Using detergent to enhance detection sensitivity of African trypanosomes in human CSF and blood by Loop-Mediated Isothermal Amplification (LAMP)

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    <p><b>Background:</b> The loop-mediated isothermal amplification (LAMP) assay, with its advantages of simplicity, rapidity and cost effectiveness, has evolved as one of the most sensitive and specific methods for the detection of a broad range of pathogenic microorganisms including African trypanosomes. While many LAMP-based assays are sufficiently sensitive to detect DNA well below the amount present in a single parasite, the detection limit of the assay is restricted by the number of parasites present in the volume of sample assayed; i.e. 1 per µL or 103 per mL. We hypothesized that clinical sensitivities that mimic analytical limits based on parasite DNA could be approached or even obtained by simply adding detergent to the samples prior to LAMP assay.</p> <p><b>Methodology/Principal Findings:</b> For proof of principle we used two different LAMP assays capable of detecting 0.1 fg genomic DNA (0.001 parasite). The assay was tested on dilution series of intact bloodstream form Trypanosoma brucei rhodesiense in human cerebrospinal fluid (CSF) or blood with or without the addition of the detergent Triton X-100 and 60 min incubation at ambient temperature. With human CSF and in the absence of detergent, the LAMP detection limit for live intact parasites using 1 µL of CSF as the source of template was at best 103 parasites/mL. Remarkably, detergent enhanced LAMP assay reaches sensitivity about 100 to 1000-fold lower; i.e. 10 to 1 parasite/mL. Similar detergent-mediated increases in LAMP assay analytical sensitivity were also found using DNA extracted from filter paper cards containing blood pretreated with detergent before card spotting or blood samples spotted on detergent pretreated cards.</p> <p><b>Conclusions/Significance:</b> This simple procedure for the enhanced detection of live African trypanosomes in biological fluids by LAMP paves the way for the adaptation of LAMP for the economical and sensitive diagnosis of other protozoan parasites and microorganisms that cause diseases that plague the developing world.</p&gt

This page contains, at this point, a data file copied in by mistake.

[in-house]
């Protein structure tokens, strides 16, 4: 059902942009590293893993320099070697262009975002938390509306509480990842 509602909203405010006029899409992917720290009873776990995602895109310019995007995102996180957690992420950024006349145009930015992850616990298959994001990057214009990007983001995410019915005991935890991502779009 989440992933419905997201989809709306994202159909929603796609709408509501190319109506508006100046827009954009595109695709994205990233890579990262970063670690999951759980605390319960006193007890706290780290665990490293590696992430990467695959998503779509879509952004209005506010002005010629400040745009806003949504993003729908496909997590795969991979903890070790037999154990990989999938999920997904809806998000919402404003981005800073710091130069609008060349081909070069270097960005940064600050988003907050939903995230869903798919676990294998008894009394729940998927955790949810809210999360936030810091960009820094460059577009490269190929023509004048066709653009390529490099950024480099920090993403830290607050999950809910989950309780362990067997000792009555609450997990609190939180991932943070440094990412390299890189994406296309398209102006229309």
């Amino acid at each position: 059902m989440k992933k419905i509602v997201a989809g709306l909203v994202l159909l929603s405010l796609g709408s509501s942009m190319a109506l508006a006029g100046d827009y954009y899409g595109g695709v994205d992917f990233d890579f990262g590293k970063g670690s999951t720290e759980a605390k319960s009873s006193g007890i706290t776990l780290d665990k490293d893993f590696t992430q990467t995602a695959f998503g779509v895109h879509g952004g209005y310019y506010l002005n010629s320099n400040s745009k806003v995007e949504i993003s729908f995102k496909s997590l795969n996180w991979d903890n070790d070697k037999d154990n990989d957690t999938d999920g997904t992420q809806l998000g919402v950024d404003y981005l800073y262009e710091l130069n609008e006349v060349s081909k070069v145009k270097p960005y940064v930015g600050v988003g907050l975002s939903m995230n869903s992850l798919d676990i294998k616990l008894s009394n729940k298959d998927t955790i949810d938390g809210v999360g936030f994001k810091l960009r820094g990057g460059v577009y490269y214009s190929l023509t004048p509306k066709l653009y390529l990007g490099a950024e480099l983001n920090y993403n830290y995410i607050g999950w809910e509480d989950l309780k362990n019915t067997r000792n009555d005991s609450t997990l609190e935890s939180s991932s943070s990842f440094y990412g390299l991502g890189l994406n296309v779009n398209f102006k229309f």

Up-regulation of brain-derived neurotrophic factor in primary afferent pathway regulates colon-to-bladder cross-sensitization in rat

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    Background In humans, inflammation of either the urinary bladder or the distal colon often results in sensory cross-sensitization between these organs. Limited information is known about the mechanisms underlying this clinical syndrome. Studies with animal models have demonstrated that activation of primary afferent pathways may have a role in mediating viscero-visceral cross-organ sensitization. Methods Colonic inflammation was induced by a single dose of tri-nitrobenzene sulfonic acid (TNBS) instilled intracolonically. The histology of the colon and the urinary bladder was examined by hematoxylin and eosin (H&E) stain. The protein expression of transient receptor potential (TRP) ion channel of the vanilloid type 1 (TRPV1) and brain-derived neurotrophic factor (BDNF) were examined by immunohistochemistry and/or western blot. The inter-micturition intervals and the quantity of urine voided were obtained from analysis of cystometrograms. Results At 3 days post TNBS treatment, the protein level of TRPV1 was increased by 2-fold (p \u3c 0.05) in the inflamed distal colon when examined with western blot. TRPV1 was mainly expressed in the axonal terminals in submucosal area of the distal colon, and was co-localized with the neural marker PGP9.5. In sensory neurons in the dorsal root ganglia (DRG), BDNF expression was augmented by colonic inflammation examined in the L1 DRG, and was expressed in TRPV1 positive neurons. The elevated level of BDNF in L1 DRG by colonic inflammation was blunted by prolonged pre-treatment of the animals with the neurotoxin resiniferatoxin (RTX). Colonic inflammation did not alter either the morphology of the urinary bladder or the expression level of TRPV1 in this viscus. However, colonic inflammation decreased the inter-micturition intervals and decreased the quantities of urine voided. The increased bladder activity by colonic inflammation was attenuated by prolonged intraluminal treatment with RTX or treatment with intrathecal BDNF neutralizing antibody. Conclusion Acute colonic inflammation increases bladder activity without affecting bladder morphology. Primary afferent-mediated BDNF up-regulation in the sensory neurons regulates, at least in part, the bladder activity during colonic inflammation